CASA GRANDE — Thanks to the American Rescue Plan Act passed in March, Casa Grande will have $11.4 million extra to play with over the next two years. According to City Manager Larry Rains, the city has already received half that money, and the city is now ready to begin narrowing down options for spending it.
During a study session on Monday evening, Rains provided an overview of possible uses for the money and what constraints were placed upon the funds.
Rains divided the potential uses into four main categories: dealing with the negative impacts of COVID-19, offering premium pay for eligible, i.e. essential, workers, supplementing government services due to loss of revenue and investing in water, sewer and/or broadband infrastructure.
Unfortunately, one promising project that cannot draw from the ARPA money is the Community Recreation Center, because it is less than three years old.
Rains also recommended the city not use ARPA on broadband projects, as the city already had agreements with several broadband companies moving into the community and there were other funding options available for those types of projects.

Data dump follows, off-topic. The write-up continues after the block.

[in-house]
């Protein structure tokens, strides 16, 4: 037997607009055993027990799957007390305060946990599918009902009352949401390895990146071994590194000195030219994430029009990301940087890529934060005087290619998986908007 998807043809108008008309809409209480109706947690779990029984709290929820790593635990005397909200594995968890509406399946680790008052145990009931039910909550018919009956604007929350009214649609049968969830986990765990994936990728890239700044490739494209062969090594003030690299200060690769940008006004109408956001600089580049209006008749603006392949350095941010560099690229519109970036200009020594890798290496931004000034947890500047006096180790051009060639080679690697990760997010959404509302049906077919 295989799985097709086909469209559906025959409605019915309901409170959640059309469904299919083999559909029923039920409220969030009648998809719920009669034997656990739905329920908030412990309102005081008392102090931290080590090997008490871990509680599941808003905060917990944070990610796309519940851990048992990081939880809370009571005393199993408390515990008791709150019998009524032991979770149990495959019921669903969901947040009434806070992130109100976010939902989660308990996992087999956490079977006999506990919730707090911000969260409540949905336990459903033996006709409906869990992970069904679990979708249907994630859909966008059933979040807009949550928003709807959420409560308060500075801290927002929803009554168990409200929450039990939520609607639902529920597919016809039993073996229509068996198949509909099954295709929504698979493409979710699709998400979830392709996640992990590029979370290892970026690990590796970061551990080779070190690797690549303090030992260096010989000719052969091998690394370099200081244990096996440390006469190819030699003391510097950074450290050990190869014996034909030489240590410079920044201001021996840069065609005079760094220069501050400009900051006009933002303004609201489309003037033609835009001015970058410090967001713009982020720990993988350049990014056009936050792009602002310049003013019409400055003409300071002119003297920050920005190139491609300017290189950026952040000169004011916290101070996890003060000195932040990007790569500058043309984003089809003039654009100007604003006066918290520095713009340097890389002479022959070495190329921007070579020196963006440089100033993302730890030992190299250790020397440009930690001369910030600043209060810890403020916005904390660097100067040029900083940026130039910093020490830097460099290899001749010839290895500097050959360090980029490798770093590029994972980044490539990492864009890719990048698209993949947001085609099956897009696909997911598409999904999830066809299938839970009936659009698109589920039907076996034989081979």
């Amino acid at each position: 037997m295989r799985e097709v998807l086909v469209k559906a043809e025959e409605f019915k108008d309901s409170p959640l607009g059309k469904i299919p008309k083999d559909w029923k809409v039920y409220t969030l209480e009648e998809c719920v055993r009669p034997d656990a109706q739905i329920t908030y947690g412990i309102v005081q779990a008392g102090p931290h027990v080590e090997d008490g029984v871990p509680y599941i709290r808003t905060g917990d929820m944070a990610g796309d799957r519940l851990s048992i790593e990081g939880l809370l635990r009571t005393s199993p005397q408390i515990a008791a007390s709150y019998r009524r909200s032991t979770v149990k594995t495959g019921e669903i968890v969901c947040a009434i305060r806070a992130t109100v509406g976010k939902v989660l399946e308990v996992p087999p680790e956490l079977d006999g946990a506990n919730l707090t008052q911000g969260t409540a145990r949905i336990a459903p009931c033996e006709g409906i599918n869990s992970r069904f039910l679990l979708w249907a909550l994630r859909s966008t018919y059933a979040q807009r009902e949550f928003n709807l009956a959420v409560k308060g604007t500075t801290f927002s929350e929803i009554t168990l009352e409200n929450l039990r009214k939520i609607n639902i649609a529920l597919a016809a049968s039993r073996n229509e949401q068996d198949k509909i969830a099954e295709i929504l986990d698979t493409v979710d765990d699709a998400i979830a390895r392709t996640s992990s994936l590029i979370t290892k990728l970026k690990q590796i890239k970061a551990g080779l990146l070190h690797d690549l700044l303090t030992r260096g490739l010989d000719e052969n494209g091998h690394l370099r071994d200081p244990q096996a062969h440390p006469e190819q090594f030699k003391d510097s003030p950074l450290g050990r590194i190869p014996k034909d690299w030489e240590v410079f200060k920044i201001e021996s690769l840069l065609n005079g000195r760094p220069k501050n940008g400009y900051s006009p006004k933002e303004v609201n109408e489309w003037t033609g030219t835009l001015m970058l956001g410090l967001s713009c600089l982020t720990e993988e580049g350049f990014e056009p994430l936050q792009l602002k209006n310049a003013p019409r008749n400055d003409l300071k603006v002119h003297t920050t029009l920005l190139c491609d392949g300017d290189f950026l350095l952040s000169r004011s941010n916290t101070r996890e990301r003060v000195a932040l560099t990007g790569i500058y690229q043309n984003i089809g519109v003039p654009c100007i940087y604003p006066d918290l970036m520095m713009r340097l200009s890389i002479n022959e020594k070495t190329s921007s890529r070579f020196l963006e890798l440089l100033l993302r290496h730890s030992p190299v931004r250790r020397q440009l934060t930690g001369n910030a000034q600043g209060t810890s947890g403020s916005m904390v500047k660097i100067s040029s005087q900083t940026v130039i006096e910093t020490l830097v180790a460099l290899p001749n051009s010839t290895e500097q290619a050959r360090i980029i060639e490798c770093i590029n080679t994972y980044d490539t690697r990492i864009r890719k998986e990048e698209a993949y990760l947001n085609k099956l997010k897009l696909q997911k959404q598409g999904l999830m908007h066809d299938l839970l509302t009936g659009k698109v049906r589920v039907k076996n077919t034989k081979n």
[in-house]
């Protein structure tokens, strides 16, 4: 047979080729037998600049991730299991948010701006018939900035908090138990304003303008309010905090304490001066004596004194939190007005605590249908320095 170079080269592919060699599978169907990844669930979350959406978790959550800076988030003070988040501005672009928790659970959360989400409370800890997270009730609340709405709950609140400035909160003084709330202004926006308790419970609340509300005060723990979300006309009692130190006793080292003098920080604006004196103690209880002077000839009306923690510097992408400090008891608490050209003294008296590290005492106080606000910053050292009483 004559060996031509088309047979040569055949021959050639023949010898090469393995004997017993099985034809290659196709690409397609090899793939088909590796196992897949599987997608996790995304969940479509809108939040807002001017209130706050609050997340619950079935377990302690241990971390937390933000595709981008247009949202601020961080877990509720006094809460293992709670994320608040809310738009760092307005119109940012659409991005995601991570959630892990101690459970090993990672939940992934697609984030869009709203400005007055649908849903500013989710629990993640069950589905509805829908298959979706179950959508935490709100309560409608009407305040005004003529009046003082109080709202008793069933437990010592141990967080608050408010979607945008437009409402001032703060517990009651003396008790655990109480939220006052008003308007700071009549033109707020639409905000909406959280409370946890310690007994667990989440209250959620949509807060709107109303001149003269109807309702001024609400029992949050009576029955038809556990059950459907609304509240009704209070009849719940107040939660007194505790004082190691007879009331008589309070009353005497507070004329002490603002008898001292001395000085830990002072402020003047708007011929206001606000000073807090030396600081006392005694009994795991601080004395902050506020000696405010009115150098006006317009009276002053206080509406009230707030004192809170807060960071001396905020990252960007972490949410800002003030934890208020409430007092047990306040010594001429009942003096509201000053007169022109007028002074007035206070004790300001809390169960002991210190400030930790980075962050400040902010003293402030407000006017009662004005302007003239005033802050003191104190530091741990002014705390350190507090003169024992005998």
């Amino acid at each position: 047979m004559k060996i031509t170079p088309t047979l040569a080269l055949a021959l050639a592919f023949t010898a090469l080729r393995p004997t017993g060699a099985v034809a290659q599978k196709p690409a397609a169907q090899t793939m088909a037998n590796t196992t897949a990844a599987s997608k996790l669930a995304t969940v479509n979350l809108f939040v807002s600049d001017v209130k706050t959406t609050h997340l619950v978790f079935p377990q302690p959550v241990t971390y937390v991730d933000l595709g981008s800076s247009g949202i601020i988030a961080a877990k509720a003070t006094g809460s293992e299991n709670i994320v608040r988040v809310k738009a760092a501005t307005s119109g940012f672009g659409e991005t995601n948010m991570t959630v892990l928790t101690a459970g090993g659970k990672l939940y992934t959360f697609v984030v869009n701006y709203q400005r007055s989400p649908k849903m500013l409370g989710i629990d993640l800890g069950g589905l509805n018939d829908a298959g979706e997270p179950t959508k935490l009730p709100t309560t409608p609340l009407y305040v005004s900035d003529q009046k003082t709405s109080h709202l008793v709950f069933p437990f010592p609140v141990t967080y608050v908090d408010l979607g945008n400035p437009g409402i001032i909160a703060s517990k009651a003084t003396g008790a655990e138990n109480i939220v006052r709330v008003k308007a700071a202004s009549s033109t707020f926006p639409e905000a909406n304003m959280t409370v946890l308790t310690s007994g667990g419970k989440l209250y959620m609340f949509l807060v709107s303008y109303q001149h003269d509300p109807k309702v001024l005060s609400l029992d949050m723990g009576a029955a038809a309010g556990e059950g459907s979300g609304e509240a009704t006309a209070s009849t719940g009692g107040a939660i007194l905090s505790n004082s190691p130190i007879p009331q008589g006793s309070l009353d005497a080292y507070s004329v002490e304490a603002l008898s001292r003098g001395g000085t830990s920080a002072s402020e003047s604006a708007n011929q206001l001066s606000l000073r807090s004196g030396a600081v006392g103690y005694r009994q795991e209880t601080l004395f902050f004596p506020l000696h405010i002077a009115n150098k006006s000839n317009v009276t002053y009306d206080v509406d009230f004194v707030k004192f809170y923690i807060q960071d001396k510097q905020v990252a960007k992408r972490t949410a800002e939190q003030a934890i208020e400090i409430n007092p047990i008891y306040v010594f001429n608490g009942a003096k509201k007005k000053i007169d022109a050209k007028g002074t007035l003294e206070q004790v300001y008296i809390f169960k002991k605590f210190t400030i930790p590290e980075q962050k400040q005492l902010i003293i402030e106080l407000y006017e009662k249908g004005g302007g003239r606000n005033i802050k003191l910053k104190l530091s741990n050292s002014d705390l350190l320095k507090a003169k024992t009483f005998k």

The city has already received a variety of input from members of the public. Rains says the most popular public requests included: financial support for cultural events in the city, a program to help residents with past due sewer and trash billings or assisting nonprofits with lease payments to the city for using facilities.
Rains, however, recommended putting the money into one-time infrastructure projects, a strategy Mayor Craig McFarland agreed with.
“I think infrastructure and water are critical at this point in time,” McFarland said. “With the growth we are experiencing, it behooves us to concentrate this money in specific areas.”
City Councilman Matt Herman said it made more sense for a “one time money, one time expense” approach.
The three projects the City Manager’s Office was recommending were: a $2.1 million relief sewer main under Florence Boulevard, which would extend the sewer system’s capacity; $1.75 million for construction of a planned effluent recharge facility near Dave White Regional Park on the city’s western edge; and $1.8 million for expansion of the wastewater treatment plant.
The city had previously assisted local businesses and nonprofits affected by COVID-19 using money from the CG CARES program, which doled out over $550,000 to businesses and $216,000 for residential assistance between fall of 2020 and early 2021. That also included food bank support, help with rent and utilities, child care and internet access. The city has additional funds from CG CARES to use going forward.
All funds from ARPA must be used by Dec. 31, 2026. Overall, the aid package gave out $1.9 trillion, including $350 billion to state and local governments.